Soeren Smidt and Henrik Kristaensen arrived in Kathmandu on 3rd April. They left for Jiri on 6th April. From Jiri they will trek to Everest BC via Lukla and Namche. On the way they shall be trekking to Lobuche East Peak and Island Peak. Their trekking guide is Moule Tamang and Nerman Tamang is the cook.
The sherpas for the Everest expedition will be led by Serab Zhangmu Sherpa.The names of the sherpas are as follows:
1.Serab Zhangmu Sherpa(Sirdar) 2.Temba Sherpa 3.Lhakpa Naru Sherpa 4.Pemba Tenjin Sherpa 5.Darenji Sherpa 6.Bag Bir Tamang
Good Luck to the team!
Stay tuned for more Everest updates – Coming up Jamie’s PH Everest Expedition
Training Workshop on ‘TopOut’ Oxygen Mask Conducted by Ted Atkins
Ted Atkins who has designed and built ‘TopOut’, a new high altitude oxygen delivery system which is fast gaining popularity among high altitude climbers, conducted an orientation workshop and demonstration at the premises of Explore Himalaya’s store. The workshop was held on 25th March and was well attended by Explore’s climbing sherpas.
The workshop kick started at 9:30 a.m with a brief introduction by Ted Atkins.Without much ado he proceeded to elucidate on how TopOut oxygen delivery system works much better in high altitude climbs like Everest, then the old Russian Piosk mask.
Ted Atkins explains how TopOut works
According to him, the mask as well as the oxygen hose is made of silicon, a material which does not harden and remains flexible in high altitude conditions. The mask is fitted to a working resevoir bag(a plastic bag which is fited inside a transparent plastic bottle) that allows one to inhale a higher concentration of oxygen for every breath. .There is no wastage of oxygen during expiration (breathing out) as the flow is directed into the resevoir bag. So when one is climbing using Topout there is no wastage of oxygenYour lungs are taking in the optimum amount of oxygen without wasting any , thus enabling you to think clearly and travel faster, and reach the summit in less time.
Ted with the mask & the reservior bottle
Ted added that the mask, which comes in 2 sizes medium and small, has a snug fit. As the mask fits snugly, there is improved visibility. It does not push up to your goggles obstructing your vision while you are climbing. The mask has three valves.One is for the hose fitted to the oxygen bottle and the reservoir bag,one is for the exhalation valve to stop the cold air from getting inside the mask.
Another excellent feature of the Topout mask , which the sherpas agreed , is that the holes meant for the valves are interchangeable. It means that if one is right handed, one can fit the valve meant for the oxygen hose on the left side keeping the right hand side free and ‘unhampered’ to work on (and vice versa for the left handed).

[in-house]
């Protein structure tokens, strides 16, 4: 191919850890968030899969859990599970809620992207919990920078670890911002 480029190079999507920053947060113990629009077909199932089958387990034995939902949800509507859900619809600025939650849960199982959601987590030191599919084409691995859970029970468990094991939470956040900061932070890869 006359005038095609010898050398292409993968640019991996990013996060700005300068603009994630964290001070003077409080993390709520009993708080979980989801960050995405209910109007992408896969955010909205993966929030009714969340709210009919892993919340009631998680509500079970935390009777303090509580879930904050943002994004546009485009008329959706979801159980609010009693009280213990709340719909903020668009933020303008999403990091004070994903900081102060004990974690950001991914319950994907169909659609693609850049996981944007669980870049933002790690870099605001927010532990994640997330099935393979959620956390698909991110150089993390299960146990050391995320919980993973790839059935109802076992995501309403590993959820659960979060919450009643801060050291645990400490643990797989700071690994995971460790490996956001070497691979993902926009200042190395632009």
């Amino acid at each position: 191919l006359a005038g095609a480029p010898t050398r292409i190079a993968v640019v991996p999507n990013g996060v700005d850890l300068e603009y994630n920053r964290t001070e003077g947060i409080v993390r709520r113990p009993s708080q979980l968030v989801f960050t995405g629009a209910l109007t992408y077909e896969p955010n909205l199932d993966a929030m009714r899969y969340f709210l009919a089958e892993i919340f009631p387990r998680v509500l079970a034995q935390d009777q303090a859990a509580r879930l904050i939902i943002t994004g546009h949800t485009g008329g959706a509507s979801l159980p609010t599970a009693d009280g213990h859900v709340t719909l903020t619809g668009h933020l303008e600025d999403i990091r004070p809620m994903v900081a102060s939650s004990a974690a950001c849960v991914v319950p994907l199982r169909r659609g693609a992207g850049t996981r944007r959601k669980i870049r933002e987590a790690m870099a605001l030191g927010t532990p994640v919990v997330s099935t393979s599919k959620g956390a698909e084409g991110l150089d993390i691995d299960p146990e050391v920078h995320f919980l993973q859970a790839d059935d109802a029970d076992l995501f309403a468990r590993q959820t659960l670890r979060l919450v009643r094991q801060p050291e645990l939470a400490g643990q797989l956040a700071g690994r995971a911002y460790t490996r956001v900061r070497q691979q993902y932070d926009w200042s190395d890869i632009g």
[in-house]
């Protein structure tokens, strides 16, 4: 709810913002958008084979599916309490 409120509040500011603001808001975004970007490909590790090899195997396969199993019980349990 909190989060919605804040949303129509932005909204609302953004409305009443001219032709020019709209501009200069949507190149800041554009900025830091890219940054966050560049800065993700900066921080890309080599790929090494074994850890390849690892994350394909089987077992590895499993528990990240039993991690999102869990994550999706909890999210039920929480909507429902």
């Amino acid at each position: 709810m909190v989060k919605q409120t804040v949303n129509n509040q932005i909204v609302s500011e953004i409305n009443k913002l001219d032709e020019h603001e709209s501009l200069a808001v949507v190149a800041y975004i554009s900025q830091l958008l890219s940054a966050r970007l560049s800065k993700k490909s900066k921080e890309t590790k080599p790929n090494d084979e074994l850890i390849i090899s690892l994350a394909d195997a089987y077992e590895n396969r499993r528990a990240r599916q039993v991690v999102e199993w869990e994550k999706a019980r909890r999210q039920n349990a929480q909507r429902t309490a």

The mask is washable( just wash with warm soapy water and rinse it thoroughly with clean water and it is germ, plus infection free!) and reusable.According to Ted, in order to assure the clients that the masks are servicable after it is being used, he test it and puts a stamp of approval on the reservoir bag( for the whole system: mask , valves , hose).
After explaining how Topout works,Ted let all the sherpas try out the masks,from the fitting in and to taking out the valves to the masks.
The Sherpas listening toTed in rapt attention
Two Danish nationals Soren Smidt and Henrik Kristiansen will be among the lucky climbers who will get a chance to summit Everest this Spring. Explore Himalaya is organizing their expedition. The two member team will be supported by a strong and able team of Sherpas led by Sherap Jangbu Sherpa, who is the Sirdar for this expedition. Sherap Jangbu Sherpa is a very experienced and has under his belt summits to 11 of the 13 eight thousanders. He holds the world record for summitting the difficult K2 in Pakistan twice, in one season. He has already summitted Everest from the North side.
As China has closed the peak from the North Side till May 10, Everest’s mighty height will be scaled only from the south side. Amidst speculations on whether the Nepalese Govt. would close the Everest expedition at the insistence of the Chinese Govt, the former’s ‘no-ban-on-Everest-climbing’ statement has brought on a huge sigh of relief for those groups intending to climb the Everest this spring. After months of planning and training to take on the ultimate challenge, it is cheers to them who are all set to scale Everest!
Mount Everest from Gorak Shep
Photo copyright: Julien Van Loye
My trip to the 'roof of the world' was a great adventure - right from the mysterious Potala Palace in Lhasa to the Everest Base Camp.
We work with the motto "Tourism for Development". Explore Himalaya Community Service Project was conceived to empower underprivileged segments of Nepal.